Fresno Sweet 16 breakdown

Stanford made a 3,000-mile trek for its tournament openers, crossing the country to Norfolk, Va., to get dominant wins in the first two rounds.

All the travel didn't do a thing to hold Stanford back offensively, and the Cardinal proved that they can deal with defense as well after tamping down West Virginia in the second round.

Now the top seed will get to experience something of the comforts of home in its fifth straight Sweet 16.

Fresno is a little less than a four-hour bus ride from the Stanford campus, in the same time zone and just a short drive for what is sure to be a large group of fans coming to support the rolling Cardinal, who have won 30 in a row and are getting strong performances all over the floor.

In the meantime, every other team heading to Fresno -- Duke, St. John's and South Carolina -- will be coming a long way and making the quick time-zone adjustment, including some late-night East Coast tipoff times.

Does that give the top-seeded Cardinal the advantage?

Dawn Staley will bring her South Carolina team, which hasn't been to the Sweet 16 since 2002, out west looking to knock off the coach who led her to a gold medal in the 1996 Olympic Games. Staley has never taken a team this far in the tournament as a head coach.

Duke comes to California with two strong performances under its belt, but also with lingering questions about how freshman post Elizabeth Williams will hold up playing on a stress fracture in her lower right leg.

St. John's, making its first trip to the Sweet 16, is one of the hottest teams in the nation and can hurt opponents from almost every spot on the floor.

Will a long flight drain the Red Storm of any of the mojo gained from a character-molding weekend in Oklahoma in which they beat Creighton on a last-second shot and then dispatched the home team in the second round?

We look at three X factors for each matchup.

(3) St. John's vs. (2) Duke

ESPN/ESPN3: 9 p.m. ET Saturday

1. Chelsea Gray comes home: The Duke sophomore, who had 12 points and a school-record 12 assists in the win over Vanderbilt on Tuesday night, grew up in Stockton -- about 80 miles down Highway 99 from Fresno -- and almost surely will be playing in front of a lot of family and friends with a lot on the line. The game might depend on whether Gray feels the pressure or rises to the occasion in the biggest game in her young career.

2. Everybody scores: The Red Storm have a multitude of scoring sources in Shenneika Smith, Eugeneia McPherson, Nadirah McKenith and Da'Shena Stevens. No longer do they have to rely on lock-down defense to win. St. John's was 1-8 when giving up more than 60 points heading into the tournament, but won both of its NCAA games so far despite allowing 67 to Creighton and 70 to Oklahoma. The offense is getting it done.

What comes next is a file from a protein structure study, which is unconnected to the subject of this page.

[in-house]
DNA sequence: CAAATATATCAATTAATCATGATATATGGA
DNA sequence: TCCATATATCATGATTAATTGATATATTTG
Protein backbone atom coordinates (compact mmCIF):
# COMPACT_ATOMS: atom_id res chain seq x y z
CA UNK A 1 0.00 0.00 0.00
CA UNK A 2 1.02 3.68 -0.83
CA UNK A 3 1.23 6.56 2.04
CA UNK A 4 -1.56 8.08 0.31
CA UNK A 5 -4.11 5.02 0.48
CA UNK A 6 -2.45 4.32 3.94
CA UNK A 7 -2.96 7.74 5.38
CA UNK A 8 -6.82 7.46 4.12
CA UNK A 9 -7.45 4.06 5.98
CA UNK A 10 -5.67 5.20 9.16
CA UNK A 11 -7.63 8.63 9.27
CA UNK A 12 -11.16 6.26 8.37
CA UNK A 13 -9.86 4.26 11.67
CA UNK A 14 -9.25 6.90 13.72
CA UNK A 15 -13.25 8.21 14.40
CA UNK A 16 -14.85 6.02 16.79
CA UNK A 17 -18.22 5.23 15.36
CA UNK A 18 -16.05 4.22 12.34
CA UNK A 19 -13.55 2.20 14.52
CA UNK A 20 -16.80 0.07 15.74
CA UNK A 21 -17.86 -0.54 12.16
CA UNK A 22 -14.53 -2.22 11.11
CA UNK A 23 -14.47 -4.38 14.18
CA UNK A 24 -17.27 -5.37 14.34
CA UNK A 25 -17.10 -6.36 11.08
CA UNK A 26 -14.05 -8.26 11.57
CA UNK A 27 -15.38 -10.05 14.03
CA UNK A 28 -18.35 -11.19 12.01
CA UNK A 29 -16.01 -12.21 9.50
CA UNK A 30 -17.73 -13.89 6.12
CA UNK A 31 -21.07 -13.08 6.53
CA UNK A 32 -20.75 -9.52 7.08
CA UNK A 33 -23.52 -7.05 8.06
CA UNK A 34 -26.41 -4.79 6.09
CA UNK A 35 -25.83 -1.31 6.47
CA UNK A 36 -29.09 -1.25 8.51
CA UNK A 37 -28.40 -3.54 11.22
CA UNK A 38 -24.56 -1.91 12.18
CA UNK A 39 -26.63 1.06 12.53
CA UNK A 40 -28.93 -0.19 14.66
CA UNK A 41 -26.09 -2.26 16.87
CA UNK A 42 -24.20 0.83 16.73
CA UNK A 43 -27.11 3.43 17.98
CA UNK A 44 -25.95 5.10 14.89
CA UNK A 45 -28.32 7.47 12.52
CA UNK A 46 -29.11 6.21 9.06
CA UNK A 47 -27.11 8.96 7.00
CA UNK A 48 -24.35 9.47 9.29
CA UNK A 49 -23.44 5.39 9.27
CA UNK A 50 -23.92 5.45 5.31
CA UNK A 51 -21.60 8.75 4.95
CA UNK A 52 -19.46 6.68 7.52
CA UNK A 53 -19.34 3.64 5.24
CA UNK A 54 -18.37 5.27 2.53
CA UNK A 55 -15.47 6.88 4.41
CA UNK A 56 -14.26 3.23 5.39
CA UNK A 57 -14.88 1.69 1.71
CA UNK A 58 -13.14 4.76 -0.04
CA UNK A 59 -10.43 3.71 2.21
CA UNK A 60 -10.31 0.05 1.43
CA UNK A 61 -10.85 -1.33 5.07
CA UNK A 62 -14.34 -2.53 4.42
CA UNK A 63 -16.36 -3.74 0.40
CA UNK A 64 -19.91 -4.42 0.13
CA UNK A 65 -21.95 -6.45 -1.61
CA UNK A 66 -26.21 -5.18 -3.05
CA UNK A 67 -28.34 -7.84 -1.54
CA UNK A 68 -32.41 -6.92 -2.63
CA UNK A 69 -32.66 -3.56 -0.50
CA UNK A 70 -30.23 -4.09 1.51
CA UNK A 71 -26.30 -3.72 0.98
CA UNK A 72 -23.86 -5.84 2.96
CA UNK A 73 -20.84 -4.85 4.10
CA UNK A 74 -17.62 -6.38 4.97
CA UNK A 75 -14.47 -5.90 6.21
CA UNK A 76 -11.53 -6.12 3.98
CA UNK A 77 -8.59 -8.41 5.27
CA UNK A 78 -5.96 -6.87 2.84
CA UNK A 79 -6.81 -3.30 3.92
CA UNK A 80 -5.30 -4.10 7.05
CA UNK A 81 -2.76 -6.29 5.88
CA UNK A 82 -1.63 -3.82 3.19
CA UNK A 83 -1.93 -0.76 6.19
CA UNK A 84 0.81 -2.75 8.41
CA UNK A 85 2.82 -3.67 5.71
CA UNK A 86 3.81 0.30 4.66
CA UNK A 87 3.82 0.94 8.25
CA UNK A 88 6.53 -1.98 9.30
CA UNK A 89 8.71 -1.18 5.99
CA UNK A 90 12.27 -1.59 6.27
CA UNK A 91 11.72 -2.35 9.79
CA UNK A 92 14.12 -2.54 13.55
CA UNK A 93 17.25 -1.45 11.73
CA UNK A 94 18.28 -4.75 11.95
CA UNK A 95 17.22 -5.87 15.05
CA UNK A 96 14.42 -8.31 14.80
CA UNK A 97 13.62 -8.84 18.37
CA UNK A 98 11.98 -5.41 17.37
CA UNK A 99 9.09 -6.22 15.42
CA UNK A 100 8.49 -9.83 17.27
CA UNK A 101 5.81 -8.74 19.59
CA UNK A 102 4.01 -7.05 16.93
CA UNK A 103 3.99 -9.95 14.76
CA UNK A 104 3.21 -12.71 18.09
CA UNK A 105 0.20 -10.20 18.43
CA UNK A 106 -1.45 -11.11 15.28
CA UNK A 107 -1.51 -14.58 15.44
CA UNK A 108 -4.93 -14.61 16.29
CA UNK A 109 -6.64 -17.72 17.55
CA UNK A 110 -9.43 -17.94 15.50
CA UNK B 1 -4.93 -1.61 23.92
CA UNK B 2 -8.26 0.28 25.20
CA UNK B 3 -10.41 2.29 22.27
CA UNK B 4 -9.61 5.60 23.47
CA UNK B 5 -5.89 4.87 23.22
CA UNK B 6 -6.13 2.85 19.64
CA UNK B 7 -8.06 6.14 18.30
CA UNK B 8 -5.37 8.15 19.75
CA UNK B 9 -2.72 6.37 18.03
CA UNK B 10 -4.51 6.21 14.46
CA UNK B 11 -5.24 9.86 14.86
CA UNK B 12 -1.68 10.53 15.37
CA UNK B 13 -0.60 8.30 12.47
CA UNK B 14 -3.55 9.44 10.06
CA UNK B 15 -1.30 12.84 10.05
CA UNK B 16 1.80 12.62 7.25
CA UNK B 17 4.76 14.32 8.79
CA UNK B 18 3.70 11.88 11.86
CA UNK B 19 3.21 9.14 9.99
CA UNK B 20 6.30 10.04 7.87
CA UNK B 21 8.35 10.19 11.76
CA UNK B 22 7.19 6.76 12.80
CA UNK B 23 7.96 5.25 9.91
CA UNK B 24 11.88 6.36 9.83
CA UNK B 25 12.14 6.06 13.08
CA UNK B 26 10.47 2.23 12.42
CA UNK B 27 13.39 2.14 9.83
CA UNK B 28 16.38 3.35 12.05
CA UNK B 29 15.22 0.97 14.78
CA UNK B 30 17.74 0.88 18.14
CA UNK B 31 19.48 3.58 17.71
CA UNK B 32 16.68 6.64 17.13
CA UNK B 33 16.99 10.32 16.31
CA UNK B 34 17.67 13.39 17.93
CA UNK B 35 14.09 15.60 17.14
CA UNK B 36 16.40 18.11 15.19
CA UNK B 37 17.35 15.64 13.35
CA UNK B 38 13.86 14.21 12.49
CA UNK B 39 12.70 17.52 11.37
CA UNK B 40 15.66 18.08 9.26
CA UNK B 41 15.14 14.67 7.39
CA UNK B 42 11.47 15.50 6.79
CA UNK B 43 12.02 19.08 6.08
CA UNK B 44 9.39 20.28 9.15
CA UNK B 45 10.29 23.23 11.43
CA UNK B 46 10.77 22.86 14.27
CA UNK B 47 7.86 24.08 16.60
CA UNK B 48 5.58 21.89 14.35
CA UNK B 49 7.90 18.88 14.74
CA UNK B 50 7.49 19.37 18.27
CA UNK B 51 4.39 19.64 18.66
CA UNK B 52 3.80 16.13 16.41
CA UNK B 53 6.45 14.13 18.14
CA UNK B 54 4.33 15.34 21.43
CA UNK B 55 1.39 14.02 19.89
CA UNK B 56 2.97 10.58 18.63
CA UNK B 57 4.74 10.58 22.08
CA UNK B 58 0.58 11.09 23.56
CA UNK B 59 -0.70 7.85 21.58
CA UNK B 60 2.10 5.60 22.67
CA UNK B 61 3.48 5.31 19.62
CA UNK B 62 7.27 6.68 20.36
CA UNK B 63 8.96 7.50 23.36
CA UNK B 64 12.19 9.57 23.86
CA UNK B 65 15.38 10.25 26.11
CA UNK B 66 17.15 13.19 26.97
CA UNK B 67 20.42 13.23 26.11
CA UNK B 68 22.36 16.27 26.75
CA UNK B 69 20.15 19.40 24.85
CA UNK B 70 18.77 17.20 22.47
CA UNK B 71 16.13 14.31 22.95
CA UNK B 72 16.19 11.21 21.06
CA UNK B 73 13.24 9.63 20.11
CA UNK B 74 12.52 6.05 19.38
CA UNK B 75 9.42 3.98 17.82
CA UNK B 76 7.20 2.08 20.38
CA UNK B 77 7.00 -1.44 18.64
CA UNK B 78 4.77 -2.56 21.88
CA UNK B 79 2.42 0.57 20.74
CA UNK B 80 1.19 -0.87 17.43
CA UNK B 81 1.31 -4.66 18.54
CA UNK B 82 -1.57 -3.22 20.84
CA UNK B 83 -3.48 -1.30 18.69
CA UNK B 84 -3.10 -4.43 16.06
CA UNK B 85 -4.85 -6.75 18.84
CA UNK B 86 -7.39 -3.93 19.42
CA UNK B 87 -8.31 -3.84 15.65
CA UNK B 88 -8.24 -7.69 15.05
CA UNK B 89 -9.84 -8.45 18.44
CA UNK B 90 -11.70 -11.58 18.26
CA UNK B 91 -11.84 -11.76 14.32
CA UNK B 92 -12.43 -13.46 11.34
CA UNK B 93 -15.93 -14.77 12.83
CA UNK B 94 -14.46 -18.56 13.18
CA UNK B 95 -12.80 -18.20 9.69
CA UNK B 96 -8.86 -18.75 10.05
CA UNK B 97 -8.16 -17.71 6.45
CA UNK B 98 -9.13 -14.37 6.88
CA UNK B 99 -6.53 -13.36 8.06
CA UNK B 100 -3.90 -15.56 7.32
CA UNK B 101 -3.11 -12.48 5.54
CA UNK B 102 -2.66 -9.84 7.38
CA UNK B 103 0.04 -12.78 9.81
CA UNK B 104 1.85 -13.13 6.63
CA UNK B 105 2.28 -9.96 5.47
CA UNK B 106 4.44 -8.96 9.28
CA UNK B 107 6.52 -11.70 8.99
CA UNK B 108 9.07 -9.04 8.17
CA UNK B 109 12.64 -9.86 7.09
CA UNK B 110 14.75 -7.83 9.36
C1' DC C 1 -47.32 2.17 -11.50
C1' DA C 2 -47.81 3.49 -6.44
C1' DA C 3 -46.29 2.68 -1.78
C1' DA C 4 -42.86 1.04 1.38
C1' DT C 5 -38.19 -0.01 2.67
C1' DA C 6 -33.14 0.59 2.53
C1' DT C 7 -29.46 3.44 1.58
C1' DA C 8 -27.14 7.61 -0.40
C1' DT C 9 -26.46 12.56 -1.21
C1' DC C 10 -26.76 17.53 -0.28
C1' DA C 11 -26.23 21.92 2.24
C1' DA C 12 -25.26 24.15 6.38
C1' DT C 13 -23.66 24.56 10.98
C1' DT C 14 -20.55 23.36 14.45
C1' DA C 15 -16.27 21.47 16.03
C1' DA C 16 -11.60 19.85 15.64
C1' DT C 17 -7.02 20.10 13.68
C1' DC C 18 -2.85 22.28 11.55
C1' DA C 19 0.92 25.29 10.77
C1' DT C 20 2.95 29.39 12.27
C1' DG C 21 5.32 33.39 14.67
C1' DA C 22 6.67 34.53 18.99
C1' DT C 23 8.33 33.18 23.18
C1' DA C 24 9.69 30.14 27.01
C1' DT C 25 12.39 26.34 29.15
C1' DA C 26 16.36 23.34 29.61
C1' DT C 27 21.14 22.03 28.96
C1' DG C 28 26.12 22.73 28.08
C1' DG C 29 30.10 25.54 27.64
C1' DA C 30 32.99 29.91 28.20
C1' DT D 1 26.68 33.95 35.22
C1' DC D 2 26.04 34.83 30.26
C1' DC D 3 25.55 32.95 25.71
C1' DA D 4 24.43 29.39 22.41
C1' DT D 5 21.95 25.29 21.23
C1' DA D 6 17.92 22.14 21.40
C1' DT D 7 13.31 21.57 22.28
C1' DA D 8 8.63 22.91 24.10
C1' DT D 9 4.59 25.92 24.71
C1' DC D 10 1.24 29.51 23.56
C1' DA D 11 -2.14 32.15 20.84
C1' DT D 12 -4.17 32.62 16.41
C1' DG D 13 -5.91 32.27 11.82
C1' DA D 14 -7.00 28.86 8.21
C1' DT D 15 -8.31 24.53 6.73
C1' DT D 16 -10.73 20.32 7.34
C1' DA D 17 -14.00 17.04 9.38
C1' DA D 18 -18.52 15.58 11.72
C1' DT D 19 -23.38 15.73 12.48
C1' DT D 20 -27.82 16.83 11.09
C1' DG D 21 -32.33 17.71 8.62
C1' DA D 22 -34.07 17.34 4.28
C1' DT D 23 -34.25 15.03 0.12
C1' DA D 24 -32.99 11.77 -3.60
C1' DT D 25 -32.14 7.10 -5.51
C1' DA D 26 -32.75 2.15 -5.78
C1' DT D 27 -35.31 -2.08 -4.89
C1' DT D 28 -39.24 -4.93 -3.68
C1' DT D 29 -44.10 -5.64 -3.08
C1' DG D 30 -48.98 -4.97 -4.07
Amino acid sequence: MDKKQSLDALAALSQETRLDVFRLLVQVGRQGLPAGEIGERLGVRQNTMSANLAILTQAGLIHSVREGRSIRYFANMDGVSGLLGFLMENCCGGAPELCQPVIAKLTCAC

3. Williams hurting? Elizabeth Williams, the Blue Devils' sensational freshman, is playing through a stress fracture. So far, it has been mostly good, including a 13-point, six-rebound performance against Vanderbilt. But her scoring and rebounding numbers were less than her season averages in the opening weekend, and the Blue Devils are going to need her more, not less, in Fresno.

St. John's will win because the Red Storm are healthier, more balanced and have all kinds of momentum. They have 11 wins in their past 12 games, including Connecticut, West Virginia, Georgetown, Louisville and Oklahoma since the end of January. That's a pretty good stretch.

(5) South Carolina vs. (1) Stanford

ESPN2/ESPN3, 11:30 p.m. ET Saturday

1. Sister, sister: Yep, Stanford's Ogwumike sisters are the key to the Cardinal's success at every stage of this tournament. Nneka will take a game over at will, while Chiney needs some rest for her sore right knee this week. She didn't quite have her usual lift off the floor against West Virginia. Chiney played 30 minutes Monday but just 13 in Stanford's first-round victory. It was a testament to the Cardinal's other players, including the 3-point shooting of Joslyn Tinkle, that Stanford didn't need her more.

2. Defense from Dawn Staley's team: The Gamecocks forced 20 turnovers in Monday night's second-round win over Purdue and have allowed their first two NCAA opponents an average of 54.5 points. How much pressure can the Gamecocks put on Stanford's backcourt and how much damage can guards Markeshia Grant and Ieasia Walker do on the offensive end?

3. Amber Orrange blossoms: Stanford's freshman point guard is one of the most introverted players to come through Palo Alto in a long time. But suddenly her game is speaking for her after a great weekend in Norfolk. Career highs in assists, points and rebounds, all in two games.

Pick: Stanford will win because the Cardinal have suddenly found a groove in the backcourt with Orrange and Toni Kokenis providing important offensive punch, and because experience is king at this stage of the tournament. South Carolina doesn't have enough yet to upset a team of Stanford's caliber.